2. Throughout his career, Ensor drew from illustrated journals and made copies after Renaissance, Baroque, Rococo, and modern masters. Some of his drawings include references to other paintings in a kind of method of visual sampling, such as The Dream: Vision toward Futurism (1886; private collection; courtesy of Bounameaux SPRL, London), in which the decapitated heads of the sixteenth-century Belgian heroes Egmont and Hoorne, depicted to great acclaim in 1851 by the academic artist Louis Gallait, are translated into terrified dreamers of the chaos and grotesqueries of the future.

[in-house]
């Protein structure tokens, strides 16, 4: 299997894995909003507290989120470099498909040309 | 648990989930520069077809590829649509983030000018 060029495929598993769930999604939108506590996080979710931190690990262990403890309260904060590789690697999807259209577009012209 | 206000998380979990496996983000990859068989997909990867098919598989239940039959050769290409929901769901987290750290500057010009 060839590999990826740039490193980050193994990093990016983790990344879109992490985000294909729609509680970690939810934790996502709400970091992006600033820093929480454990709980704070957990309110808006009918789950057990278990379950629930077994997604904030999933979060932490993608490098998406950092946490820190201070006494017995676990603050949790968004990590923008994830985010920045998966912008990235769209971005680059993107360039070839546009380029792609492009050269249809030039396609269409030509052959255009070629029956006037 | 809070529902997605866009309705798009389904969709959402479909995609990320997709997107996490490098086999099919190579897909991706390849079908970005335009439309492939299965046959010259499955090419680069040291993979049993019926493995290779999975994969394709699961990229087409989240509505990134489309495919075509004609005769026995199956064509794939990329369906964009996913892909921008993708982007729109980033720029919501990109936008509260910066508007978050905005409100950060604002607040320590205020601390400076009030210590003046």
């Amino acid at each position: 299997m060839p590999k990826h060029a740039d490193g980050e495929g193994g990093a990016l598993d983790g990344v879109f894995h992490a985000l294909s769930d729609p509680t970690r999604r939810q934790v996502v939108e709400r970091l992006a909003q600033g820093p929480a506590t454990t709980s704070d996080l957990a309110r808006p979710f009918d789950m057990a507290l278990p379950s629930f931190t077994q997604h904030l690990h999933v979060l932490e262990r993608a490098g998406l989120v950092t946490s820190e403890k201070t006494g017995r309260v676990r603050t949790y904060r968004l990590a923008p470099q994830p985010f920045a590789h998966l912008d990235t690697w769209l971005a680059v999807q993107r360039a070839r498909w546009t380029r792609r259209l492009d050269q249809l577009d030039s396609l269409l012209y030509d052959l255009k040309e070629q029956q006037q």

3. Easily one of Ensor's most famous works on paper, this drawing is also the artist's largest (206 x 150.3 cm [81 1/16 x 59 3/16 in.]). It is an important precursor to Christ Entering the City of Brussels.

4. Robert Hoozee, "James Ensor: Tekeningen en etsen," in James Ensor, 1860-1949: Schilderijen, tekeningen en grafiek-een selectie uit Belgisch en Nederlands bezit, ed. Jos. de Meyere (exh. cat., Utrecht: Centraal Museum, 1993), pp. 27-49.

5. Marcel de Maeyer, "De mystike dood van een godgeleerde van James Ensor," Jahrbuch der Koninklijk Museum voor Schone Kunsten, 1962-1963 (1963), pp. 54-155.

6. Herwig Todts, "Le grotesque dans l'oeuvre d'Ensor," in James Ensor, ed. Thérèse Burollet and Lydia M. A. Schoonbaert (exh. cat., Paris: Musée du Petit Palais, 1990), pp. 43-49.

7. See, for example, Michael Kimmelman, "The James Ensor Show: A Haunting Beauty in a Carnival of Follies," New York Times, 11 May 2001, section E, p. 31.